from The American Heritage® Dictionary of the English Language, 4th Edition

  • n. Behavior exhibiting excessive or uncontrollable emotion, such as fear or panic.
  • n. A mental disorder characterized by emotional excitability and sometimes by amnesia or a physical deficit, such as paralysis, or a sensory deficit, without an organic cause.

from Wiktionary, Creative Commons Attribution/Share-Alike License

  • n. Behavior exhibiting excessive or uncontrollable emotion, such as fear or panic.
  • n. A mental disorder characterized by emotional excitability etc. without an organic cause.

from the GNU version of the Collaborative International Dictionary of English

  • n. A nervous affection, occurring almost exclusively in women, in which the emotional and reflex excitability is exaggerated, and the will power correspondingly diminished, so that the patient loses control over the emotions, becomes the victim of imaginary sensations, and often falls into paroxism or fits.

from The Century Dictionary and Cyclopedia

  • n. A nervous disease involving no recognizable anatomical lesion, characterized by unrestrained desire to attract. attention and sympathy, more or less coordinated convulsions, globus and clavus hystericus, anæsthesia, hyperæsthesia, motor paralysis, vasomotor derangements, etc. Women are much more frequently affected in this way than men. Also called hysterics.

from WordNet 3.0 Copyright 2006 by Princeton University. All rights reserved.

  • n. excessive or uncontrollable fear
  • n. neurotic disorder characterized by violent emotional outbreaks and disturbances of sensory and motor functions
  • n. state of violent mental agitation


from The American Heritage® Dictionary of the English Language, 4th Edition

New Latin : hyster(ic) + -ia1.

from Wiktionary, Creative Commons Attribution/Share-Alike License

From New Latin hysteria, from hysteric, from Latin hystericus, from Ancient Greek ὑστερικός (hysterikos, "suffering in the uterus, hysterical"), from ὑστέρα (hustera, "womb"). Confer French hystérie.


  • His theories took hold in American psychiatry, and the term hysteria came to mean “emotionally charged situations … symbolic of underlying conflicts.”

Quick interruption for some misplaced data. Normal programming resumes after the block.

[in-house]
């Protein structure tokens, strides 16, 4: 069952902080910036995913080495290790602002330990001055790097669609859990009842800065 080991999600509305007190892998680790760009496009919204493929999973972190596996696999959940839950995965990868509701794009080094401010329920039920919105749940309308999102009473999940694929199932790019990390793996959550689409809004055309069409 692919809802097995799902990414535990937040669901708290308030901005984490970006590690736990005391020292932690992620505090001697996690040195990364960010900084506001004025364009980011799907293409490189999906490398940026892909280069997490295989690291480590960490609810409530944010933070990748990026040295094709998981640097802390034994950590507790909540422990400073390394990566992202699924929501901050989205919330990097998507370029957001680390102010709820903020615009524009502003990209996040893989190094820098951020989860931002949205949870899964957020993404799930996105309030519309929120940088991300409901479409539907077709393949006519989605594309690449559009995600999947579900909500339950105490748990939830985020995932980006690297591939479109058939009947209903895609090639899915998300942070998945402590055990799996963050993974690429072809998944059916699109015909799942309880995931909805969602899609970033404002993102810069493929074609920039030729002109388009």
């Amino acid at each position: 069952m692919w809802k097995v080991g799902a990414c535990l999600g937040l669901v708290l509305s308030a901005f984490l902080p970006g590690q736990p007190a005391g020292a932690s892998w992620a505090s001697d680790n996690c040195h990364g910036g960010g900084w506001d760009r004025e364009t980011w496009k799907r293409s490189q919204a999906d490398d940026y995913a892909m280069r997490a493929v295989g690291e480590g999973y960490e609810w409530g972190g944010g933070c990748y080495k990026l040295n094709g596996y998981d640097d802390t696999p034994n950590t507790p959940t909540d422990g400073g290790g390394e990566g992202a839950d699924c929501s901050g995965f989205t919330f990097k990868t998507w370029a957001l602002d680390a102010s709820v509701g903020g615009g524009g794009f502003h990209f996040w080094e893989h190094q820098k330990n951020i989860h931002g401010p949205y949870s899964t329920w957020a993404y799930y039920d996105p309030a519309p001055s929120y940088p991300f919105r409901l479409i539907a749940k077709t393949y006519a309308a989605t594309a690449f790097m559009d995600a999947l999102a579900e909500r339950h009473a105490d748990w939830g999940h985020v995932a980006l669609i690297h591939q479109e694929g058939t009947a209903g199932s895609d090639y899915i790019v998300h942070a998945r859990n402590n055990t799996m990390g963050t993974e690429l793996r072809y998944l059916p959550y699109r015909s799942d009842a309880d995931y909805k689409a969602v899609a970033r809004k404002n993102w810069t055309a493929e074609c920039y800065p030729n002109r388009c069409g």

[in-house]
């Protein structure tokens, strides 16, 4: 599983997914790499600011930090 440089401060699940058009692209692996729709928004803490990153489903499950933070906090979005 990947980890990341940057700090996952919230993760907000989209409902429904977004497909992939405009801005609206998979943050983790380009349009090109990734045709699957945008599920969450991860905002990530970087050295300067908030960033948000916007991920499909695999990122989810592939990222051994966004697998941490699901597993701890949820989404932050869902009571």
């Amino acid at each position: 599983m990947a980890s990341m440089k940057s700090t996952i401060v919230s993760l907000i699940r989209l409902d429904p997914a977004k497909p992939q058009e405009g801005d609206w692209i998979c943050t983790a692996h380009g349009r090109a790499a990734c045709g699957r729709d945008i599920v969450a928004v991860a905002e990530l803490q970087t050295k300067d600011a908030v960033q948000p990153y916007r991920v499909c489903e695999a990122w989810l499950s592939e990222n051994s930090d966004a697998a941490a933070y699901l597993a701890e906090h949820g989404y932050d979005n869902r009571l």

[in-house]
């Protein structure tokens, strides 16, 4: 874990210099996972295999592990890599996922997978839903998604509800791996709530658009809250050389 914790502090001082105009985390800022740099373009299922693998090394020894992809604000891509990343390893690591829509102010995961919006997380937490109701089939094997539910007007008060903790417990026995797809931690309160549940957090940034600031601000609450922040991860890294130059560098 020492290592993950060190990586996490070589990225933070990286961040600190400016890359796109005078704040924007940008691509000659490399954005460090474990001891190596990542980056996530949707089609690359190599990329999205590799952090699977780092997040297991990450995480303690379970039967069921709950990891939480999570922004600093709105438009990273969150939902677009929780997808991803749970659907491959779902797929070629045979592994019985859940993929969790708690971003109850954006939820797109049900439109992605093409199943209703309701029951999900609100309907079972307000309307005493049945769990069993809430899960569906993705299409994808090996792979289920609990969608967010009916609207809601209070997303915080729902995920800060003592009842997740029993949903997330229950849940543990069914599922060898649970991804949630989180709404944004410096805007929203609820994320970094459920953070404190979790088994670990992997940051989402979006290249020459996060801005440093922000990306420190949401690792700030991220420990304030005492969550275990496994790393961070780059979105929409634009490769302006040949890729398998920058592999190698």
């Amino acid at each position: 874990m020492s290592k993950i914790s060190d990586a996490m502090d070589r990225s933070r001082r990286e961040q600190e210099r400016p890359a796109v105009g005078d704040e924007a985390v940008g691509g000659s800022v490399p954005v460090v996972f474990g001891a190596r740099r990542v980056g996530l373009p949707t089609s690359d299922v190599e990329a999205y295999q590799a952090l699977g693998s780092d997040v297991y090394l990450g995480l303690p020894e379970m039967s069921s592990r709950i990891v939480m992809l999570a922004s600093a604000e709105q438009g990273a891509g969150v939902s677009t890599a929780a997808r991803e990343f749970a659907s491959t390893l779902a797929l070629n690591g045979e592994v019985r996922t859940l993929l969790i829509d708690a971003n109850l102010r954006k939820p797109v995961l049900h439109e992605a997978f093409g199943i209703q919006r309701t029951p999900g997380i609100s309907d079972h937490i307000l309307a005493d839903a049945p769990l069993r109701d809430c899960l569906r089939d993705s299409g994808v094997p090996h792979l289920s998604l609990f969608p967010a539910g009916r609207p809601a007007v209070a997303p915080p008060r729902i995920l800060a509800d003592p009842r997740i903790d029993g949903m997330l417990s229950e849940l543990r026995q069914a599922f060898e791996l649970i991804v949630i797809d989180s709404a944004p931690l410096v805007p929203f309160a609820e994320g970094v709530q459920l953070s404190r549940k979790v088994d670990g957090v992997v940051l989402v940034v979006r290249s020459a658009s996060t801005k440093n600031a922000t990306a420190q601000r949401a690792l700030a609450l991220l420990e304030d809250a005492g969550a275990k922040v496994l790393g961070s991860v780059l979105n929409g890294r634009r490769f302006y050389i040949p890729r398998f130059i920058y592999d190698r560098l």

The Chemistry of Calm

  • Hippocrates, the “father of medicine” whose healing oath is revered to this day, used the term hysteria to describe overwhelming fear, sometimes accompanied by unexplained physical symptoms or loss of self-control.

    The Chemistry of Calm

  • The word hysteria comes from the Greek word for uterus.

    The Pawprints of History

  • The term "hysteria" comes from the Greek word for "womb" and refers to a disease that was once diagnosed almost exclusively in women.


  • "The term hysteria was coined by Hippocrates, who thought that suffocation and madness arose in women whose uteri had become too light and dry from lack of sexual intercourse and, as a result, wandered upward, compressing the heart, lungs, and diaphragm."


  • The apogee of this hysteria is attained with a sign right where the speed bump is located: it shouts tope! accompanied by an arrow belatedly directing the eye downward, at the axle-thumper presumably.

    Free riding the roads of Mexico

  • William James had this tautology in mind when, remarking on another disease that doctors no longer believe to exist, he wrote, “The name hysteria, it must be remembered, is not an explanation of anything, but merely the title of a new set of problems.”


  • COSTELLO: ACORN is trying to quiet what it calls hysteria, coming from conservative circles.

    CNN Transcript Oct 31, 2008

  • When she suffers fainting spells, her superiors criticize what they call her hysteria and give her a whip for self-flagellation.

    She was a teenage nun.

  • I recognize also, having those memories of the McCarthy period, that while this hysteria is actually one of the most odious things about the recurrent pattern of American politics it serves a psychological purpose.

    The World of 1975


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  • Tut-tut CDC definition.

    May 10, 2018

  • T.L.S.: 'Hysteria is a rum sort of subject these days. It has officially disappeared as a disease, wiped out of existence in the Diagnostic and Statistical Manual of the American Psychiatric Association, the bible of contemporary psychiatry, and hysterics themselves seem to have vanished from psychiatrists’ and neurologists’ waiting rooms. Lay people still use the term with abandon, generally with reference to women who make a spectacle of their extreme emotional lability. But an illness that has a history dating all the way back to the time of Hippocrates is no longer respectable or recognized in medical circles. In the words of one of its best-known modern historians, Etienne Trillat, “L’hystérie est morte, c’est entendu�?. '

    January 22, 2009

  • "It's bugging me, grating me

    And twisting me around

    Yeah I'm endlessly caving in

    And turning inside out"

    January 9, 2007